Hedge funds continue to enter credit, but there are signs of slowing

Credit continues to be a lure for hedge funds.

Credit accounted for 14% of all hedge fund strategies in 2020, up from 12% in 2019, the highest growth rate on record, according to Preqin. Pension funds and private sector foundations are among the largest recipients of these funds.

Sam Monfared, who oversees the research analysis team at Preqin, explained that low interest rates make investors look to alternative credit because these assets and strategies offer potentially higher returns than investment in ordinary corporate and government bonds.

“It was a losing trade,” Monfared said. “Credit hedge fund managers are closing this gap and generating higher returns for portfolios. ”

Credit hedge funds have $ 309 billion in assets under management as of June of this year, according to the Preqin report. The number of such funds reached 2,636 worldwide in August, most of which are headquartered in North America and Europe. Only 5% are based in Asia.

“APAC is a difficult region,” said Monfared. “You may have less return opportunities in Europe or North America compared to Asia, but it’s safer. “

The top ten credit hedge funds with the highest returns include long-short credit, asset-based lending, and other specialized credit funds.

Among the top ten is a specialized credit fund managed by Silverback Asset Management, which generated a net return of 20.97% in the first half of the year. Good Hill Partners Fund, based in the United States, generated a net return of 34.79%.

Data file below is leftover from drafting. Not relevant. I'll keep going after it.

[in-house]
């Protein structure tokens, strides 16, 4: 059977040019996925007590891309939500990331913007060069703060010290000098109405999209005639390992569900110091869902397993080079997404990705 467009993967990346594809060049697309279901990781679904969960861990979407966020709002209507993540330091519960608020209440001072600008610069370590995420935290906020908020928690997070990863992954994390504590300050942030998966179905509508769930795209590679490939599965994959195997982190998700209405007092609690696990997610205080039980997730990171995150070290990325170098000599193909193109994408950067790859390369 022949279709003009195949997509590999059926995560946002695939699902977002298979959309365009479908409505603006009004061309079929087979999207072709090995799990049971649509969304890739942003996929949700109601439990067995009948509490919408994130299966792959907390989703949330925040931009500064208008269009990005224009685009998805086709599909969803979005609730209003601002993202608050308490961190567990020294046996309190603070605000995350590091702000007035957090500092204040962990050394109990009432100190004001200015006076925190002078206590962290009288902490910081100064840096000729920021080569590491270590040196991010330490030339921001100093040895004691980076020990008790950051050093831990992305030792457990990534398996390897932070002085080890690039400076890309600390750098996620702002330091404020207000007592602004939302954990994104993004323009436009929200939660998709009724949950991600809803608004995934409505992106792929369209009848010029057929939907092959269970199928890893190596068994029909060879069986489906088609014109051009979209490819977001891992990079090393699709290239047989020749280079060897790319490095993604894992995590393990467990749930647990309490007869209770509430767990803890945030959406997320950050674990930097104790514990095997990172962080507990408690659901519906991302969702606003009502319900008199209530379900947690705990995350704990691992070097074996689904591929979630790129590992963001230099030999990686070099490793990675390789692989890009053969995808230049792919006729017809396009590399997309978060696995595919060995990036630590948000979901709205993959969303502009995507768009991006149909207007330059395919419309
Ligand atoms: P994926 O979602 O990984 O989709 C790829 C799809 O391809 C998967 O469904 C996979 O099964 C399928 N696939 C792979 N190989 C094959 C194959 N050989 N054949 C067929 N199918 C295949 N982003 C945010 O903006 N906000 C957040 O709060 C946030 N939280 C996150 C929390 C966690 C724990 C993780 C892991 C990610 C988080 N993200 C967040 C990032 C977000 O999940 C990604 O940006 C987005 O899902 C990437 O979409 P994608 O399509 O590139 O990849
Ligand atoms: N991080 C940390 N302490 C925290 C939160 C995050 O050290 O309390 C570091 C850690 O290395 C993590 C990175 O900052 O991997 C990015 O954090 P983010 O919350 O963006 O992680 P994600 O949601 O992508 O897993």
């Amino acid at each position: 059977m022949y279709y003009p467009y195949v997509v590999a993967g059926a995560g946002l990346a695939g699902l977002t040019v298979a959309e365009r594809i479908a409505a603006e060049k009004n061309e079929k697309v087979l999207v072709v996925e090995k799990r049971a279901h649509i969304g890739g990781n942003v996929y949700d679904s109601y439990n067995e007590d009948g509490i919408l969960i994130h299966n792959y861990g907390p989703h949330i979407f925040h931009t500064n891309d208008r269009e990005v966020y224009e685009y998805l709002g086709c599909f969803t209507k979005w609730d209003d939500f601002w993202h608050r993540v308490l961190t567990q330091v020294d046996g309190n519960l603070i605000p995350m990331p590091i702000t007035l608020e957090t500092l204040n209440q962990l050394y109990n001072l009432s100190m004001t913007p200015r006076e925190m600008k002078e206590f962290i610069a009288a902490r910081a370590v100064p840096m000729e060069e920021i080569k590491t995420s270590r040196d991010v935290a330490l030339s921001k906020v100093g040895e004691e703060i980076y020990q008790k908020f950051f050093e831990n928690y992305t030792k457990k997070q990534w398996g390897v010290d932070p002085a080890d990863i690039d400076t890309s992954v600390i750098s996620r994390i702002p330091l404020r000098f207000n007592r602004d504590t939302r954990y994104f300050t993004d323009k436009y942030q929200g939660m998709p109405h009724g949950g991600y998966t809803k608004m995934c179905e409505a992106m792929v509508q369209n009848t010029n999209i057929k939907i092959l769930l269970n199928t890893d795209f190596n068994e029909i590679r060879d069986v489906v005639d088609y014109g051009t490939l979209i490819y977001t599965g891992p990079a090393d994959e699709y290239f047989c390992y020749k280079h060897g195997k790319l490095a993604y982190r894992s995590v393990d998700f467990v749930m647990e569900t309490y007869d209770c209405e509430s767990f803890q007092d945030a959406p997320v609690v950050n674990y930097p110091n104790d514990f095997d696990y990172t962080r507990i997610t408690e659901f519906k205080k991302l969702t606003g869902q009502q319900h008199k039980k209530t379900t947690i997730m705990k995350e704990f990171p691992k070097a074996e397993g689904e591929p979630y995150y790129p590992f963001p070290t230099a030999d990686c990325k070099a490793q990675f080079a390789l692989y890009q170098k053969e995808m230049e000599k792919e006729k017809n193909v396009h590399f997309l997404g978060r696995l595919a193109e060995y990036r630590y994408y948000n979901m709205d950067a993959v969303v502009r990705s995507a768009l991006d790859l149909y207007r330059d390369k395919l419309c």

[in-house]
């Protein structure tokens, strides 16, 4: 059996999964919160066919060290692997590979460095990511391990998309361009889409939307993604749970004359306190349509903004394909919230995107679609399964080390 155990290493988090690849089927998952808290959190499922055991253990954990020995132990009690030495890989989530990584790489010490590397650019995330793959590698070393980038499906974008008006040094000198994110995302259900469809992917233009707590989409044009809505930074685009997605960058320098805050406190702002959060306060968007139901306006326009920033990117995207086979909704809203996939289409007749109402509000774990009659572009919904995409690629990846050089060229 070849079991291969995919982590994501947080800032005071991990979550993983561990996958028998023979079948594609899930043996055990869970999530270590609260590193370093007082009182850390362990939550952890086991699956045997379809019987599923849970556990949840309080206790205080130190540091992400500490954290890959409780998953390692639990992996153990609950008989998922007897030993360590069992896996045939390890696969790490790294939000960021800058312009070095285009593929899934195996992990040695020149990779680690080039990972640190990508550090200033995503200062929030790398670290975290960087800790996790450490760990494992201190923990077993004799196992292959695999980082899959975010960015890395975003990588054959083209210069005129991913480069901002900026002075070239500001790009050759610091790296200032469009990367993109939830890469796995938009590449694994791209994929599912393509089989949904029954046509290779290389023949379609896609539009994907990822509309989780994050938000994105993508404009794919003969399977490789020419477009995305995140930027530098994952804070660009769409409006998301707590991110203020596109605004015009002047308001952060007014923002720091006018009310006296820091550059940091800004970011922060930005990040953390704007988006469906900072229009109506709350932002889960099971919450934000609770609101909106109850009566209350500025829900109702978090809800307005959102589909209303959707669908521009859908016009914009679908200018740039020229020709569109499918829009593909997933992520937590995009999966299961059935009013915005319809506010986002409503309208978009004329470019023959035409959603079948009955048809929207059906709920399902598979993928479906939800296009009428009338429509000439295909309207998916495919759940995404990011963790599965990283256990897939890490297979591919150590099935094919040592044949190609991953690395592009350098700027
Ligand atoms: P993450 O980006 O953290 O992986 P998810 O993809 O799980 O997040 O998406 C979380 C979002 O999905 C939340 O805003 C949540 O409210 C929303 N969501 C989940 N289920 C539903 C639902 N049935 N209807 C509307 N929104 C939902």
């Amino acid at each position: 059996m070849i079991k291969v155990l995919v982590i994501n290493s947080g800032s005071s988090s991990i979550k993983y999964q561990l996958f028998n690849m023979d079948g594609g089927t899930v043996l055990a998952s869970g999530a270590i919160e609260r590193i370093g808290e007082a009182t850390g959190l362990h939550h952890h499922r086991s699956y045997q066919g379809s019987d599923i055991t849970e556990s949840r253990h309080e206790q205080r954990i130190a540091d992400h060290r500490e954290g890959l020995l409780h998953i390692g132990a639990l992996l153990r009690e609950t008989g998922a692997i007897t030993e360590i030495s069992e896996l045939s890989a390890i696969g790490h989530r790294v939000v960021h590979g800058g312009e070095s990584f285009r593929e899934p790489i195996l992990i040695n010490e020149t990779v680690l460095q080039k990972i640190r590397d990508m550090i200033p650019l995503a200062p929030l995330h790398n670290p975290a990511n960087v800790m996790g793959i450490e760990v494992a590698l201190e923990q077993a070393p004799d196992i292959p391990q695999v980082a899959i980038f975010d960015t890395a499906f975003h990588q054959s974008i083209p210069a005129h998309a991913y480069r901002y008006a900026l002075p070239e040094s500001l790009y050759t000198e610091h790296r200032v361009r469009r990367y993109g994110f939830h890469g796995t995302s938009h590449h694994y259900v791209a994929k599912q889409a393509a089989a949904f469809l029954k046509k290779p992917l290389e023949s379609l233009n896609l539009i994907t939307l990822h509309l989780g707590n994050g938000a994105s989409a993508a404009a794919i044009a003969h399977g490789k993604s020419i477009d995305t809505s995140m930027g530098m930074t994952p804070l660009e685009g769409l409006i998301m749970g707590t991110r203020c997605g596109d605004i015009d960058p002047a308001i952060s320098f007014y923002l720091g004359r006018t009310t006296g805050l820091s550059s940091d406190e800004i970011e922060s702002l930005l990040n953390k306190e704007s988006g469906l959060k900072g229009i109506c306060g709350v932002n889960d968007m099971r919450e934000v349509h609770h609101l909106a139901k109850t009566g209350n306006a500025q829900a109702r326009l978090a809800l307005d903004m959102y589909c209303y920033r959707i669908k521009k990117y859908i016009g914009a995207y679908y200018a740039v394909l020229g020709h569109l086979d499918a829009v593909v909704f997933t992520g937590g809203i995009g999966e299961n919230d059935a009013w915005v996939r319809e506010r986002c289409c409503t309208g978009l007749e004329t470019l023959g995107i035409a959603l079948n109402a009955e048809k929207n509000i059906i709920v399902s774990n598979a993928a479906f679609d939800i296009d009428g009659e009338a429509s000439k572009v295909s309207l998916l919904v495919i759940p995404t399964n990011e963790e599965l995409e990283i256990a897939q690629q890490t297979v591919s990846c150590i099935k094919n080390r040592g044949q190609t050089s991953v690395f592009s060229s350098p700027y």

“If you’re in an environment where there are pockets of opportunity in the market, you want to look to managers who can capture that,” Montared said. “Specialized managers and opportunistic managers are the type of managers who are able to see these inefficiencies in the market and add value to their clients. “

Although credit strategies account for 25% of all hedge fund launches in 2020, Montared said the proportion has been declining since the third quarter of last year. Much of this is because the Federal Reserve and other central banks around the world are pumping liquidity into the market, making it difficult for fixed income managers, even those in alternative credit, to generate excess returns.

“When everything is supported by the market and no one goes bankrupt, it obviously becomes more difficult for these managers to operate in the environment,” said Montared.

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